December 20, 2020
After nearly a year of anxiety, isolation, loss of loved ones, disconnection from school, and economic insecurity, New York’s children need a coordinated and comprehensive approach to meeting their behavioral health needs. Between March and July, 2020, 4,200 children in New York suffered the loss of a parent or guardian to COVID-19, with Black and Hispanic children experiencing loss at twice the rate of Asian and white children. An additional 325,000 children have fallen into or near poverty due to this pandemic.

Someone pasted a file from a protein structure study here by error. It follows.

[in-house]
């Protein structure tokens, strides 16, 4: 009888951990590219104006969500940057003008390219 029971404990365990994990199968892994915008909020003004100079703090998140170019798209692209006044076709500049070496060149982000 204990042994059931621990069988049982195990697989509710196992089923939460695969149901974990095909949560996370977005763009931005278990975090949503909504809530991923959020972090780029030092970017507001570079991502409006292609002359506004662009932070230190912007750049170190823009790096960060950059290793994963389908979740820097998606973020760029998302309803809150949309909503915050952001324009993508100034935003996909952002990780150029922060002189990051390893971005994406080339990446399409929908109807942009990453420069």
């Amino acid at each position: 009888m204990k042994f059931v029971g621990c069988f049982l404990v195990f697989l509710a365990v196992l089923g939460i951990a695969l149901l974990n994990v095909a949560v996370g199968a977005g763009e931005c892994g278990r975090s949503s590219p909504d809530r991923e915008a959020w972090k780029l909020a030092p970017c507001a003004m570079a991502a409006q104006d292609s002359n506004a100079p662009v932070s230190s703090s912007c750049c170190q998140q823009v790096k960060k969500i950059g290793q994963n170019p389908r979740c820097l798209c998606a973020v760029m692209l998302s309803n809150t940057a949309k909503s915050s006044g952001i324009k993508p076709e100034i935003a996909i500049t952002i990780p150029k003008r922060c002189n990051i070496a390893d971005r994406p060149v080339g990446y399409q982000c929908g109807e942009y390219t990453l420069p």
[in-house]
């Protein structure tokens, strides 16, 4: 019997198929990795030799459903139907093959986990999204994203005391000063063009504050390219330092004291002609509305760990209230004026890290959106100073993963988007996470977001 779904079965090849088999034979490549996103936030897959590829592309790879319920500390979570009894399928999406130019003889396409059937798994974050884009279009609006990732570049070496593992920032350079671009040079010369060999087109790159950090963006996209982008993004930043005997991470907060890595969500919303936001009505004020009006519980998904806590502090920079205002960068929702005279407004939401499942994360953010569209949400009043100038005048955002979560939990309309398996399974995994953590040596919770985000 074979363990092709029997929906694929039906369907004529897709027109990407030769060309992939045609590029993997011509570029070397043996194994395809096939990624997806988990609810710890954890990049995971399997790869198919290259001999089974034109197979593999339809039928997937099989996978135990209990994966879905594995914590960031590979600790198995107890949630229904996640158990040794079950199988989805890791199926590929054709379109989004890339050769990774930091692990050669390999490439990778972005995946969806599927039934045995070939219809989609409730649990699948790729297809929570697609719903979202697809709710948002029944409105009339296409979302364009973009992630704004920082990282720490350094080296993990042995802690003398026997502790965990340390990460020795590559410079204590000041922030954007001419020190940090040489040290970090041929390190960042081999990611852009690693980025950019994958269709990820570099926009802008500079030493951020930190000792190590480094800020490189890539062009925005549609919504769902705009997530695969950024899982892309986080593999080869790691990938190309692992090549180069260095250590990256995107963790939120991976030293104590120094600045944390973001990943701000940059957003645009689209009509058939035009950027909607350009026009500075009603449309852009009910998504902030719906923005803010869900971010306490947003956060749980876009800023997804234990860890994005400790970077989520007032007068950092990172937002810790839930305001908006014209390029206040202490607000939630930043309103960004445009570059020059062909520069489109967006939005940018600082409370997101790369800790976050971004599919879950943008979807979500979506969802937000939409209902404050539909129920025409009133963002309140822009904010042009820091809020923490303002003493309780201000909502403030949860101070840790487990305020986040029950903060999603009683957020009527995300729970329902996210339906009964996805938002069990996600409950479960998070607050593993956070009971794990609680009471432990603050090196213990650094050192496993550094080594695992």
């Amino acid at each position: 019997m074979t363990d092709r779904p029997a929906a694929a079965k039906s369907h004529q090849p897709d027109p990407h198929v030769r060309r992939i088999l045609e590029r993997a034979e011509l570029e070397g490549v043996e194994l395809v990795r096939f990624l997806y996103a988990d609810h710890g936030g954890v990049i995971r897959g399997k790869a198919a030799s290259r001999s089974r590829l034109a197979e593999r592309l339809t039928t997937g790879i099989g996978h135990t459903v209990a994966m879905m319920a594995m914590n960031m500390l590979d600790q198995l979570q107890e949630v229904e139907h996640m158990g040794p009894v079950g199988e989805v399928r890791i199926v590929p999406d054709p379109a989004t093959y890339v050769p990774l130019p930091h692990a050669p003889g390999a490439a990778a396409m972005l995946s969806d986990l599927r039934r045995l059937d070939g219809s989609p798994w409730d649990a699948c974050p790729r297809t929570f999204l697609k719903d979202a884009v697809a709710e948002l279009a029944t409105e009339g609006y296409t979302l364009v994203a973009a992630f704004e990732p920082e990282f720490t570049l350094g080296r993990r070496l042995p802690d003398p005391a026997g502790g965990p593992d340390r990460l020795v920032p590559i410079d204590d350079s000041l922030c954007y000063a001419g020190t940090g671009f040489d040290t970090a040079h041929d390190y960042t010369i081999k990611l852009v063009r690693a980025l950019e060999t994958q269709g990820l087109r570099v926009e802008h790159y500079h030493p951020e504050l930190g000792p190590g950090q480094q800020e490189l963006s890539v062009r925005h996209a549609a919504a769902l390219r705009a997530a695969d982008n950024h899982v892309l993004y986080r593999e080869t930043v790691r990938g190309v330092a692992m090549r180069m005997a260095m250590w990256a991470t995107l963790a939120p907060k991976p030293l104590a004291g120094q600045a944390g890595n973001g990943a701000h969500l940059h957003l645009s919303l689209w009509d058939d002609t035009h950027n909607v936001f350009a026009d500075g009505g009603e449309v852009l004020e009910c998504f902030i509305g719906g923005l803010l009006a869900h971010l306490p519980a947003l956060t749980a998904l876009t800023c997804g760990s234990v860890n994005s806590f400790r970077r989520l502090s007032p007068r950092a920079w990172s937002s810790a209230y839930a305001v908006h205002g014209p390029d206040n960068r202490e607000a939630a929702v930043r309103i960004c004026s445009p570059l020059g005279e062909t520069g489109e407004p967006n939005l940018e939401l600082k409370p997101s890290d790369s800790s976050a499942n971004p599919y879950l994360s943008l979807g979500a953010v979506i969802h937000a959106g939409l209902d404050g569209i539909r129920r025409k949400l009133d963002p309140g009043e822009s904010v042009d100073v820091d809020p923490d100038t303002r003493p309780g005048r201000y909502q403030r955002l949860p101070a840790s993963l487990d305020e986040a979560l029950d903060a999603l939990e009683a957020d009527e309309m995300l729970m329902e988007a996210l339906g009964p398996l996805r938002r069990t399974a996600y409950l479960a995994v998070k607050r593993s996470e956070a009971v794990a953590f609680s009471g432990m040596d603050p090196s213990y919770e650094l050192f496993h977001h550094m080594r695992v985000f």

The pandemic has led to declines in critical mental health screenings and access to services, even as rates of anxiety, depression, substance use, and suicidal ideation have risen. Children are facing unprecedented emotional distress, yet are unable to access adequate primary and preventive services, resulting in stark increases of psychiatric distress, hospitalizations, and families waitlisted for services. This has created a perfect storm that is impacting all children, and disproportionately impacting low-income communities and families of color.
Without an immediate commitment to address these challenges, New York will see the repercussions of adverse childhood experiences affect families for generations to come.